“In the vein of all-terrain versatility, Tom Ritchey designed an adventure bike that is equally at home in the dirt as on the pavement: the Outback. The perfect tool for any ride, anywhere. The Outback features a lower bottom bracket for confident stability, yet it still is high enough to get over any road/trail furniture. This versatile bike also enjoys generous tire clearance and Ritchey Logic heat-treated, double-butted directional tubing.” “The Outback frameset includes the new Ritchey Carbon Fiber Gravel thru-axle fork for a confident and precise front end, and it can accommodate tires up to 40mm wide. The Outback’s impressive handling is more than capable on- or off-road—in any situation. Riders seeking a bike able to effortlessly switch between fire roads, trails, tarmac, long distance mixed-terrain adventures and everything in-between will find the Outback a prime specimen for enjoying such differing and distinct disciplines of riding.” ———————————As I read this bit of marketing blurb off the inner web, I am sitting in my garage amongst way too many bikes and bike parts…”Velo Clutter“…and I am staring at this pretty, blue colored, steel gravel bike with the very familiar name on the down tube. Ritchey It always strikes me when I see them, those skinny steel tubes, but not in a bad way. Bikes used to all be made of skinny tubes, but in the carbon saturated marketplace of today, with all those huge, shaped, forms, well…it is not the norm. The lines of the new Outback are sleek and clean. Tom knows steel and I would wager his Logic tubing is a very refined set of steel sticks. The head tube is oversize but not tapered and the fork steerer remains one diameter, something that, if I had to wager, dispenses grace to the rider over rougher roads. The fork has lovely lines and blends well with the dimensions of the tubing, not looking like at all like the proverbial wart on the prom queen. Neither brake fixing is flat mount, but rather the post type, but they are integrated well into the design. The seat post binder, built into the seat stay junction, is just soooo pretty. Thru-axles of course, front and rear with no ugly handles to remove the axles…tools required here. Less convenient, but nicer looking. There is no sign of rack mounts, fender mounts, or third bottle cage mounts, etc. The fork looks to have a pretty low axle to crown (A/C) measurement and while tire clearance looks decent, it is not nearly as generous as many other bikes of this ilk on the market. Ritchey says a 40c tire will work, but the Speedmax 700x40s on the Zeta rims are 41mms wide and have pretty much 8mms clearance in all the close places, rear and front. If it was very dry, you could run bigger meats on there, but this seems to be a decent place to settle. The one thing that stands out to my eye with this 58cm/XL frame is what looks like a rather short stack due to the minimal length head tube and short-ish fork. We shall see how that works out as we get it set up and begin riding. The test bike is set up with Shimano Ultegra 6800 (mechanical) with a 50/34 crank and an 11-32 cassette. I think a 50T chain ring is a bit much for most folks with a gravel bike, but until Shimano actually comes out with a better option, then it is what it is. I find it interesting that it was spec’d with a double crank at all. But then again, it’s Shimano and that means no good 1x option that works well with the drop bar shifters and road shifty bits. Sigh. Come on guys….give us a 105 based adventure bike group set for crying out loud. Anyway, 160mm rotors on hydro brakes, some Ritchey bars, stem, seat post and saddle and there you go. I weighed it out of the shipping box at 21lbs 2oz. Not bad. My Ti Lynskey is in that same range. We shall see how this Outback runs down the road. I have owned a Ritchey Road Logic frame and I enjoyed it very much, finding it a good option to the cheaper and heavier steel bikes such as you might find from All City or Surly, but yet quite a bit less than a full custom. At $1359.00 dollars frame/fork/headset, it is not a cheap beginning to a bike build, but I think the cost is justified for the refined product Tom typically makes. I know my Road Logic frame was right at 4.25lbs (non disc) and I have heard this is around 4.5lbs (not an official weight) so that sounds about right. Looking at the geometry numbers, one thing that stands out to me is the 73 degree head tube angle in my frame size. Wow. Tom must like a quick handling bike (his road frame geometry is a bit on the steep side too) My road bike is only 72.75 degrees at the head tube angle. With a nominal bottom bracket drop of 70mm, I expect the Outback to be on the sporty side of handling, even with the pretty average length 437mm chain stays to keep things planted. Will it be too sporty? We shall see. I am quite curious. So nice steel tubing, a fighting weight, great to look at, decent size tires, and what looks to be aggressive geometry. Hang on as we get outback on the Ritchey Outback. Note- Ritchey sent over the outback bicycle for test and review at no charge to Riding Gravel and we were not paid nor bribed for this review. We strive to give our honest thoughts and opinions throughout.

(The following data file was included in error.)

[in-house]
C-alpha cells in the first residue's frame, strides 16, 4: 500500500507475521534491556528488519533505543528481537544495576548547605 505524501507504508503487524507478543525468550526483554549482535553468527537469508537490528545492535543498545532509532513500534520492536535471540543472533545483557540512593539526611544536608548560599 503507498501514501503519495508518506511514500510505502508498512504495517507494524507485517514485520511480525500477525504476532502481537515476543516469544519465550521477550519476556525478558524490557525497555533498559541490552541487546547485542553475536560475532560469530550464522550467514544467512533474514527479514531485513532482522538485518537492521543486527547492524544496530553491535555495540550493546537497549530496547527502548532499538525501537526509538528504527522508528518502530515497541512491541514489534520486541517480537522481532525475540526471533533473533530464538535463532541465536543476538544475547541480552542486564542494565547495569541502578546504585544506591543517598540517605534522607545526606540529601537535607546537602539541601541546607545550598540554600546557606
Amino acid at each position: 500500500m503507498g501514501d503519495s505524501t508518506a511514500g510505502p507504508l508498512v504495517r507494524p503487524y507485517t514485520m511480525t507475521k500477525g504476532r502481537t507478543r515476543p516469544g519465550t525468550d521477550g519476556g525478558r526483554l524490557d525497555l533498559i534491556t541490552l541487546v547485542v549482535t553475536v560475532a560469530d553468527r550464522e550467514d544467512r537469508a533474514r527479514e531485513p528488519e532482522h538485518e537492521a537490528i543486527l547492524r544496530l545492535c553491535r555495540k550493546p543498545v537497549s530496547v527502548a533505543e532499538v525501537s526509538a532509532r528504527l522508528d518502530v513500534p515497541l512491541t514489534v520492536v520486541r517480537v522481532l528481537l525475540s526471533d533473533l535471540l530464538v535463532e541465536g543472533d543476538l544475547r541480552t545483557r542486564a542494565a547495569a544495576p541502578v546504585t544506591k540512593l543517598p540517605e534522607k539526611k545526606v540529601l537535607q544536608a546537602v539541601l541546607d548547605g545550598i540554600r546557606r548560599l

About The Author: Grannygear hails from SoCal and spent most of his cycling days as a mountain biker from the formative years of mountain biking all the way up to the present day. His day job is in the tech sector, but he has spent time writing about off road 4X4’s, 29″ mountain bikes, and cycling in general. Grannygear and Guitar Ted have worked off and on together since 2009 after a chance meeting at Interbike. With gravel cycling on the rise, Grannygear has been exploring how this genre’ works in SoCal and now does guest pieces for RidingGravel.com in his spare time.